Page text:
Gender and Indicators
Key Issues Guide: IntroductionFor the last 15 years, the Millennium Development Goals (MDGs) have taken centre stage on the international development agenda. The use of these specific goals and targets have both galvanised global efforts and led to criticism regarding unintended consequences, including the neglect of issues not included in the MDGs. As 2015 signals the end of the MDG era and the creation of new Sustainable Development Goals (SDGs), this Key Issues Guide provides an overview of some debates around and approaches to measuring change on gender equality.
In 2007, the BRIDGE programme at the Institute of Development Studies published the Gender and Indicators Cutting Edge Pack. The pack notes the critical importance of gender sensitive measurements for enabling better planning and action, and holding institutions accountable. However, measurement techniques and data are described as “limited and poorly utilised, making it difficult to know if efforts are on track to achieve gender equality goals and commitments.”
A lot of progress has been made in the intervening years. There are now multiple, publicly available gender indices, aiding the measurement of things such as institutional gender equality, education and economic participation, and different types of gender gaps. There are also transformative indicators that capture changes in social norms and practices in areas like marriage, family, market and state. With the post-2015 development agenda in the making, now is an opportune time to review what has been learned, and contribute to the process of determining how best to move forward.
This key issues guide was written by Angela de Prairie with advice from Ranjani K Murthy.
Photo credit UNICEF Ethiopia
- Key Resource
Gender and Indicators: Overview Report
What does a world without gender inequality look like? Realising this vision requires inspiring and mobilising social change. But what would indicate that we are on the right track - and how will we know when we get there? Gender-sensitive indicators and other measurements of change are critical for building the case for taking gender inequality seriously, for enabling better planning and actions, and for holding institutions accountable for their commitments on gender.
This Cutting Edge Pack was published in 2007, but still hopes to inspire thinking on these questions - with an Overview Report outlining key issues, a Supporting Resources Collection providing summaries of key texts, tools, case studies and contacts of organisations in this field, and an In Brief bulletin with three short articles on the theme.
Some of the key messages highlighted in the pack are present today in the literature regarding the Sustainable Development Goals (SDGs), and preparation for the post-2015 development agenda:
- Developing gender indicators in controversial and non-controversial spheres is important, as well as having both general and context-specific indicators.
- A combination of both qualitative and quantitative indicators and mixed methodologies should be considered by all organisations.
- The political nature of identification, use and measurement of indicators.
- Gender-sensitive indicators and measurement of progress/setbacks is crucial from the lens of gender equity, programme effectiveness, and programme efficiency.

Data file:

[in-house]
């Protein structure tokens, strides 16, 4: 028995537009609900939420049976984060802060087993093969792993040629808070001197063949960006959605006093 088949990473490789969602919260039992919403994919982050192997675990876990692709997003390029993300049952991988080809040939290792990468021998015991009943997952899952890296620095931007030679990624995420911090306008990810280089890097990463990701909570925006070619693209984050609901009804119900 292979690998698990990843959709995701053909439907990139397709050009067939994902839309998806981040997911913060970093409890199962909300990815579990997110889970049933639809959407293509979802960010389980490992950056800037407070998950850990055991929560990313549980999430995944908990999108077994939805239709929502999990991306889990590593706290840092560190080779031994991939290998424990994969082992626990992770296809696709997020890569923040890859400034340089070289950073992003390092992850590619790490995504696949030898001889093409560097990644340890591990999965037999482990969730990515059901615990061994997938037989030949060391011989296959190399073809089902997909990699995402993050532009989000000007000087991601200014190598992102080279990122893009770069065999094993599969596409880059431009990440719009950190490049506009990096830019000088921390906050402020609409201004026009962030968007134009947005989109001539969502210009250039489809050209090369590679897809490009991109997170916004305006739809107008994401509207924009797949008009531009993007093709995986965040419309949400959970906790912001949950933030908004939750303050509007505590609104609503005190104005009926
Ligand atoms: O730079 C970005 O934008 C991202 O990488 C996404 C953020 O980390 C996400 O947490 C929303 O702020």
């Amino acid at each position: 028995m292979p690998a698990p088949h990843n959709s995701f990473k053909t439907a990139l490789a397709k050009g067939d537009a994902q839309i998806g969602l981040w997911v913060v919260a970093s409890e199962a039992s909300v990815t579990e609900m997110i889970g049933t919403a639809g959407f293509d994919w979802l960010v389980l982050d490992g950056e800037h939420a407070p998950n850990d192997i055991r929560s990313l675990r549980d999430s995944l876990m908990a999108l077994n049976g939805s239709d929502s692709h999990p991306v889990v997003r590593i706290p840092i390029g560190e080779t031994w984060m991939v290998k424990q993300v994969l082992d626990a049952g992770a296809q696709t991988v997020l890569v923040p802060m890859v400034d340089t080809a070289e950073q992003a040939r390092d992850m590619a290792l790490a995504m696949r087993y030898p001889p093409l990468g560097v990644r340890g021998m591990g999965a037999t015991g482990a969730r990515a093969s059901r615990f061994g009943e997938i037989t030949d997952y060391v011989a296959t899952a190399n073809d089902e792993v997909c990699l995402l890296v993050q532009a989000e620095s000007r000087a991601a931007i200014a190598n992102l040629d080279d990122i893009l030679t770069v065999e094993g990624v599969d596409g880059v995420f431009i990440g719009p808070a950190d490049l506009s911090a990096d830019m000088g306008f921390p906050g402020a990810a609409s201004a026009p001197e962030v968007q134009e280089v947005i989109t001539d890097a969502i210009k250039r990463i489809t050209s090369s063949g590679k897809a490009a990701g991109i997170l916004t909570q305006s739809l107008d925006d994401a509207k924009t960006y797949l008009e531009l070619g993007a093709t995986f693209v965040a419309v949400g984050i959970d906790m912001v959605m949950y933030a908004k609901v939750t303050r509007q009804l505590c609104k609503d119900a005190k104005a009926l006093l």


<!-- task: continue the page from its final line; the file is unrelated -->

- The need for the integration of gender indicators into new aid modalities.
- The need to emphasise careful interpretation of indicators; for example ensuring that increases in participation for women are not offset by far greater workloads.
Approaches to measuring
How can change be measured at individual and social levels, in both formal and informal spheres? There is an increasing array of monitoring and evaluation frameworks, methodologies and approaches. In terms of methods, the ‘hard figures’ produced by quantitative approaches are crucial to building the case for addressing gender disparities. More...
Measuring in different contexts
How might specific contexts require tailored approaches to measuring gender equality and development? As manifestations of gender inequality are context-specific, international indicators based on global standards do not always translate usefully to the local or regional context. Some countries have taken global goals such as the MDGs and adapted them to increase their usefulness and relevance. More...
Indices developed to measure international and regional gender goals are useful because they allow for cross-national comparisons of gender equality, and they condense complex data into clear messages about achievements and gaps. The limitations of such large scale indices include the challenge of identifying and quantifying which particular elements of gender equality to measure within a limited number of indicators. More...
The Millennium Development Goals (MDGs)
The MDGs have overseen some dramatic advances in international development over the last 15 years. The most striking successes include reaching global gender parity in primary education enrolment, and significant reductions in infant mortality globally. However, the framework has been criticised for failing to make a broader impact beyond the narrow aims of the selected goals and indicators.. More...
The Sustainable Development Goals, the post-2015 agenda and future opportunities
With the MDGs drawing to a close in 2015, much work has already been done in preparing for a new global development agenda. At the United Nations Conference on Sustainable Development (Rio+20), held in 2012, it was agreed that a new set of development goals would be drawn up, leading to the UN General Assembly's Open Working Group on Sustainable Development Goals presenting a first draft in 2014. More...